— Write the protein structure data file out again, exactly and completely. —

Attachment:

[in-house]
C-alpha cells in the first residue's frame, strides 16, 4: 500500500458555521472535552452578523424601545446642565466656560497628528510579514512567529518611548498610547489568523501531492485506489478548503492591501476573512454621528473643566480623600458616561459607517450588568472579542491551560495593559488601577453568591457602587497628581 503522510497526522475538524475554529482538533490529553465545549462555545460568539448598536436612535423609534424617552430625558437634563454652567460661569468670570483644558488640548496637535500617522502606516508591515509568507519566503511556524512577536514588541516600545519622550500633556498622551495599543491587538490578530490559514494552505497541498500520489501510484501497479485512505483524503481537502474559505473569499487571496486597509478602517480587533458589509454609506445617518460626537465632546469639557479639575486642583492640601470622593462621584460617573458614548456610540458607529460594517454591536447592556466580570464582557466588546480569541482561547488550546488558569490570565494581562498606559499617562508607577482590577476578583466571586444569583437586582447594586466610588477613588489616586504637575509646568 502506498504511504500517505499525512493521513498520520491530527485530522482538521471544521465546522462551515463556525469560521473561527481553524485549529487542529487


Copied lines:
[in-house]
C-alpha cells in the first residue's frame, strides 16, 4: 500500500458555521472535552452578523424601545446642565466656560497628528510579514512567529518611548498610547489568523501531492485506489478548503492591501476573512454621528473643566480623600458616561459607517450588568472579542491551560495593559488601577453568591457602587497628581 503522510497526522475538524475554529482538533490529553465545549462555545460568539448598536436612535423609534424617552430625558437634563454652567460661569468670570483644558488640548496637535500617522502606516508591515509568507519566503511556524512577536514588541516600545519622550500633556498622551495599543491587538490578530490559514494552505497541498500520489501510484501497479485512505483524503481537502474559505473569499487571496486597509478602517480587533458589509454609506445617518460626537465632546469639557479639575486642583492640601470622593462621584460617573458614548456610540458607529460594517454591536447592556466580570464582557466588546480569541482561547488550546488558569490570565494581562498606559499617562508607577482590577476578583466571586444569583437586582447594586466610588477613588489616586504637575509646568 502506498504511504500517505499525512493521513498520520491530527485530522482538521471544521465546522462551515463556525469560521473561527481553524485549529487542529487